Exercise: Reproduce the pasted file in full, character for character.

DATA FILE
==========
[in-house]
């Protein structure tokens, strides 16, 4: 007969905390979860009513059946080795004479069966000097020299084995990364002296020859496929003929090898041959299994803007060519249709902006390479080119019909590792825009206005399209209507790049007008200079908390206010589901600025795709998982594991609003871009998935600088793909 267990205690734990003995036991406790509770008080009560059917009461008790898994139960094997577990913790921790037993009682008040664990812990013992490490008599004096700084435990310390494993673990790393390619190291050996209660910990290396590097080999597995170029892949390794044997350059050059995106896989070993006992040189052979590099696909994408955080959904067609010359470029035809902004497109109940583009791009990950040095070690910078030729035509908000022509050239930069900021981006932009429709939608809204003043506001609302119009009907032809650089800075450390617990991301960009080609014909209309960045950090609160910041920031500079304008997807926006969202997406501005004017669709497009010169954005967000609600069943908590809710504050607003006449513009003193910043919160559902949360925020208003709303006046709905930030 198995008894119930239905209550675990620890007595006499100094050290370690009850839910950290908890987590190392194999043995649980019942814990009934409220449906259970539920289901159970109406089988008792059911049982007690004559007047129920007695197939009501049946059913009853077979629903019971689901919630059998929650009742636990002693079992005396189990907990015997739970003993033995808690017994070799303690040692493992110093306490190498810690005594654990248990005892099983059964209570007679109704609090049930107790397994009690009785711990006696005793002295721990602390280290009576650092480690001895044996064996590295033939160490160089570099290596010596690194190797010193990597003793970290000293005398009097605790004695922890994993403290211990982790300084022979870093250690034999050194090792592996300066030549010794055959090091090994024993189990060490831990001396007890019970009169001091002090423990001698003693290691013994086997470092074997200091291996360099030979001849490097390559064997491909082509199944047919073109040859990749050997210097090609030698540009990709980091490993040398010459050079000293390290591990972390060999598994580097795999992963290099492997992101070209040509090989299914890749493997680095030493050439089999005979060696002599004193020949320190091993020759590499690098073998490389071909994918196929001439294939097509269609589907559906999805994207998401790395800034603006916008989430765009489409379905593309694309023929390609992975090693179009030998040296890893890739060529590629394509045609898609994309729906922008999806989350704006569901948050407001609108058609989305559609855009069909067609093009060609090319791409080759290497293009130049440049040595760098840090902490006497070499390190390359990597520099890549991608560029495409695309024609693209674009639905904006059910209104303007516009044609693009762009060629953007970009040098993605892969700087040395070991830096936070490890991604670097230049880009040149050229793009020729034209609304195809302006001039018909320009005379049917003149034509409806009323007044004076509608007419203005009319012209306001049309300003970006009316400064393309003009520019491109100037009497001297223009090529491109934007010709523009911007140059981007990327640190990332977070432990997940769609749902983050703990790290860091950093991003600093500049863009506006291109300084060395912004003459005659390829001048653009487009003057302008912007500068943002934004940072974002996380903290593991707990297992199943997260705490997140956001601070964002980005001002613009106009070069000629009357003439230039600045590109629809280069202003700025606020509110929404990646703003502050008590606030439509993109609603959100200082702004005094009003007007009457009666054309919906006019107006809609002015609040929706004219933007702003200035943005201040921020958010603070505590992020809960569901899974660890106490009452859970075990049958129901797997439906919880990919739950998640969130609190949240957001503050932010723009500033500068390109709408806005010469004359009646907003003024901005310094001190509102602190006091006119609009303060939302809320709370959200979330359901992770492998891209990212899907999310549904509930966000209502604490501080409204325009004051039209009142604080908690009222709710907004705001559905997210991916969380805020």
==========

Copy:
[in-house]
């Protein structure tokens, strides 16, 4: 007969905390979860009513059946080795004479069966000097020299084995990364002296020859496929003929090898041959299994803007060519249709902006390479080119019909590792825009206005399209209507790049007008200079908390206010589901600025795709998982594991609003871009998935600088793909 267990205690734990003995036991406790509770008080009560059917009461008790898994139960094997577990913790921790037993009682008040664990812990013992490490008599004096700084435990310390494993673990790393390619190291050996209660910990290396590097080999597995170029892949390794044997350059050059995106896989070993006992040189052979590099696909994408955080959904067609010359470029035809902004497109109940583009791009990950040095070690910078030729035509908000022509050239930069900021981006932009429709939608809204003043506001609302119009009907032809650089800075450390617990991301960009080609014909209309960045950090609160910041920031500079304008997807926006969202997406501005004017669709497009010169954005967000609600069943908590809710504050607003006449513009003193910043919160559902949360925020208003709303006046709905930030 198995008894119930239905209550675990620890007595006499100094050290370690009850839910950290908890987590190392194999043995649980019942814990009934409220449906259970539920289901159970109406089988008792059911049982007690004559007047129920007695197939009501049946059913009853077979629903019971689901919630059998929650009742636990002693079992005396189990907990015997739970003993033995808690017994070799303690040692493992110093306490190498810690005594654990248990005892099983059964209570007679109704609090049930107790397994009690009785711990006696005793002295721990602390280290009576650092480690001895044996064996590295033939160490160089570099290596010596690194190797010193990597003793970290000293005398009097605790004695922890994993403290211990982790300084022979870093250690034999050194090792592996300066030549010794055959090091090994024993189990060490831990001396007890019970009169001091002090423990001698003693290691013994086997470092074997200091291996360099030979001849490097390559064997491909082509199944047919073109040859990749050997210097090609030698540009990709980091490993040398010459050079000293390290591990972390060999598994580097795999992963290099492997992101070209040509090989299914890749493997680095030493050439089999005979060696002599004193020949320190091993020759590499690098073998490389071909994918196929001439294939097509269609589907559906999805994207998401790395800034603006916008989430765009489409379905593309694309023929390609992975090693179009030998040296890893890739060529590629394509045609898609994309729906922008999806989350704006569901948050407001609108058609989305559609855009069909067609093009060609090319791409080759290497293009130049440049040595760098840090902490006497070499390190390359990597520099890549991608560029495409695309024609693209674009639905904006059910209104303007516009044609693009762009060629953007970009040098993605892969700087040395070991830096936070490890991604670097230049880009040149050229793009020729034209609304195809302006001039018909320009005379049917003149034509409806009323007044004076509608007419203005009319012209306001049309300003970006009316400064393309003009520019491109100037009497001297223009090529491109934007010709523009911007140059981007990327640190990332977070432990997940769609749902983050703990790290860091950093991003600093500049863009506006291109300084060395912004003459005659390829001048653009487009003057302008912007500068943002934004940072974002996380903290593991707990297992199943997260705490997140956001601070964002980005001002613009106009070069000629009357003439230039600045590109629809280069202003700025606020509110929404990646703003502050008590606030439509993109609603959100200082702004005094009003007007009457009666054309919906006019107006809609002015609040929706004219933007702003200035943005201040921020958010603070505590992020809960569901899974660890106490009452859970075990049958129901797997439906919880990919739950998640969130609190949240957001503050932010723009500033500068390109709408806005010469004359009646907003003024901005310094001190509102602190006091006119609009303060939302809320709370959200979330359901992770492998891209990212899907999310549904509930966000209502604490501080409204325009004051039209009142604080908690009222709710907004705001559905997210991916969380805020």